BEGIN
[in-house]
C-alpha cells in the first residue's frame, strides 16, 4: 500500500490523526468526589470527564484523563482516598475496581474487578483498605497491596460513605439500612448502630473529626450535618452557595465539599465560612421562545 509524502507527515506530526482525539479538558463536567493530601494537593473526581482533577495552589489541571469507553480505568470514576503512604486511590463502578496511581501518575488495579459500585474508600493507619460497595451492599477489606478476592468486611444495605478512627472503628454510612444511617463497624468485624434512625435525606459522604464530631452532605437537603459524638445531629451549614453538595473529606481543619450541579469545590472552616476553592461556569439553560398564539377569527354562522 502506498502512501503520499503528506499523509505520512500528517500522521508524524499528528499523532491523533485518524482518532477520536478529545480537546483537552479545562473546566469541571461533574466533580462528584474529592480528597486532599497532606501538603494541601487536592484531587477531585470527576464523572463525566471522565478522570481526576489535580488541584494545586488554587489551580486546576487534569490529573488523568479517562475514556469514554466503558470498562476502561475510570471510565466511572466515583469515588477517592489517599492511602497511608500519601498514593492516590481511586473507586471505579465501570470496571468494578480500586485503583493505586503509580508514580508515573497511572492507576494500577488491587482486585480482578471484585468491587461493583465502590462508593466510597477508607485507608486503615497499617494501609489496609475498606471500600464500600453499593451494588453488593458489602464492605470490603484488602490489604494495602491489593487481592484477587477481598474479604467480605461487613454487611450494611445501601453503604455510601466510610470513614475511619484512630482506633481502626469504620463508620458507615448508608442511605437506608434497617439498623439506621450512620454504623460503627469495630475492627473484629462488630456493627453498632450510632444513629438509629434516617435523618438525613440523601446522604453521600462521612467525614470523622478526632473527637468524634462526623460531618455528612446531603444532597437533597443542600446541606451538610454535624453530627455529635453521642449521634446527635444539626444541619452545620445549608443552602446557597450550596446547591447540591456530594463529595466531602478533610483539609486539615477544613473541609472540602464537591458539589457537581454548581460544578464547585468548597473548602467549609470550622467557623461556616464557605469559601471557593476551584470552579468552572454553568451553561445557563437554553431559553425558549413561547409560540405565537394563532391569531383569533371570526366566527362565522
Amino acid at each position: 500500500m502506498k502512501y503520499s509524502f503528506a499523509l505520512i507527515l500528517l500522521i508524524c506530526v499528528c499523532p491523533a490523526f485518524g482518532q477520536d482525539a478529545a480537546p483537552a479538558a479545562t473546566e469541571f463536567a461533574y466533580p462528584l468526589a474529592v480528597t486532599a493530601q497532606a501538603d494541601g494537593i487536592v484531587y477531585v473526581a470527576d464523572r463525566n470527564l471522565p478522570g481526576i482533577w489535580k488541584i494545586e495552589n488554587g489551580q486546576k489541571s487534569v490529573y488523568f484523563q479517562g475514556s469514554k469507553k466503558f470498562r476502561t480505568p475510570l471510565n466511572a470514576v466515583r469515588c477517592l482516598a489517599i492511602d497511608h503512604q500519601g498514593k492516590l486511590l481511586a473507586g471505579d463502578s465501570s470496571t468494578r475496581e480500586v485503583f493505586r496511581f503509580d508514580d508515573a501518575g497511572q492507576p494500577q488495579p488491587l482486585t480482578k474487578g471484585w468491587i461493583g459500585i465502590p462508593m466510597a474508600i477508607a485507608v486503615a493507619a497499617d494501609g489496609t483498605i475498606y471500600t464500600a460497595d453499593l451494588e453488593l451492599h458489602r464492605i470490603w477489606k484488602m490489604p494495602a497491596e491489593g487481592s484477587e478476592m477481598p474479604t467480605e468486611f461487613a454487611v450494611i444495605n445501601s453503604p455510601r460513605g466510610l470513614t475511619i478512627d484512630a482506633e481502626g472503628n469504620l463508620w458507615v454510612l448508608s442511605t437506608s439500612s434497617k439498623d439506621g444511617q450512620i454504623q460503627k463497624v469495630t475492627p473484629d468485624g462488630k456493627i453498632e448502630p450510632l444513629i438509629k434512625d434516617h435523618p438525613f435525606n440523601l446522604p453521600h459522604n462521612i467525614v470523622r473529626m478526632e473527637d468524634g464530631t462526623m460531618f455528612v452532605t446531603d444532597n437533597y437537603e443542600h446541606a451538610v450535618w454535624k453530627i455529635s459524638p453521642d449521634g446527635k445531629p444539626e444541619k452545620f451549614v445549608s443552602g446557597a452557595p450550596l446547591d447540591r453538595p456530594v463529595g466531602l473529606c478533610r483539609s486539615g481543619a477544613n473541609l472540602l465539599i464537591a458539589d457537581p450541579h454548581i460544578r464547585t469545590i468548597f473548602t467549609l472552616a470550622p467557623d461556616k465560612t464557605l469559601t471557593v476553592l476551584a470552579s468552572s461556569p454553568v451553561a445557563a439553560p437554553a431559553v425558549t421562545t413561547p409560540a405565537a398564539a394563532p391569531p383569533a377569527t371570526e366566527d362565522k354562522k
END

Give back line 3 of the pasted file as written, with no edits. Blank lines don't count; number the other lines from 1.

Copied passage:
Amino acid at each position: 500500500m502506498k502512501y503520499s509524502f503528506a499523509l505520512i507527515l500528517l500522521i508524524c506530526v499528528c499523532p491523533a490523526f485518524g482518532q477520536d482525539a478529545a480537546p483537552a479538558a479545562t473546566e469541571f463536567a461533574y466533580p462528584l468526589a474529592v480528597t486532599a493530601q497532606a501538603d494541601g494537593i487536592v484531587y477531585v473526581a470527576d464523572r463525566n470527564l471522565p478522570g481526576i482533577w489535580k488541584i494545586e495552589n488554587g489551580q486546576k489541571s487534569v490529573y488523568f484523563q479517562g475514556s469514554k469507553k466503558f470498562r476502561t480505568p475510570l471510565n466511572a470514576v466515583r469515588c477517592l482516598a489517599i492511602d497511608h503512604q500519601g498514593k492516590l486511590l481511586a473507586g471505579d463502578s465501570s470496571t468494578r475496581e480500586v485503583f493505586r496511581f503509580d508514580d508515573a501518575g497511572q492507576p494500577q488495579p488491587l482486585t480482578k474487578g471484585w468491587i461493583g459500585i465502590p462508593m466510597a474508600i477508607a485507608v486503615a493507619a497499617d494501609g489496609t483498605i475498606y471500600t464500600a460497595d453499593l451494588e453488593l451492599h458489602r464492605i470490603w477489606k484488602m490489604p494495602a497491596e491489593g487481592s484477587e478476592m477481598p474479604t467480605e468486611f461487613a454487611v450494611i444495605n445501601s453503604p455510601r460513605g466510610l470513614t475511619i478512627d484512630a482506633e481502626g472503628n469504620l463508620w458507615v454510612l448508608s442511605t437506608s439500612s434497617k439498623d439506621g444511617q450512620i454504623q460503627k463497624v469495630t475492627p473484629d468485624g462488630k456493627i453498632e448502630p450510632l444513629i438509629k434512625d434516617h435523618p438525613f435525606n440523601l446522604p453521600h459522604n462521612i467525614v470523622r473529626m478526632e473527637d468524634g464530631t462526623m460531618f455528612v452532605t446531603d444532597n437533597y437537603e443542600h446541606a451538610v450535618w454535624k453530627i455529635s459524638p453521642d449521634g446527635k445531629p444539626e444541619k452545620f451549614v445549608s443552602g446557597a452557595p450550596l446547591d447540591r453538595p456530594v463529595g466531602l473529606c478533610r483539609s486539615g481543619a477544613n473541609l472540602l465539599i464537591a458539589d457537581p450541579h454548581i460544578r464547585t469545590i468548597f473548602t467549609l472552616a470550622p467557623d461556616k465560612t464557605l469559601t471557593v476553592l476551584a470552579s468552572s461556569p454553568v451553561a445557563a439553560p437554553a431559553v425558549t421562545t413561547p409560540a405565537a398564539a394563532p391569531p383569533a377569527t371570526e366566527d362565522k354562522k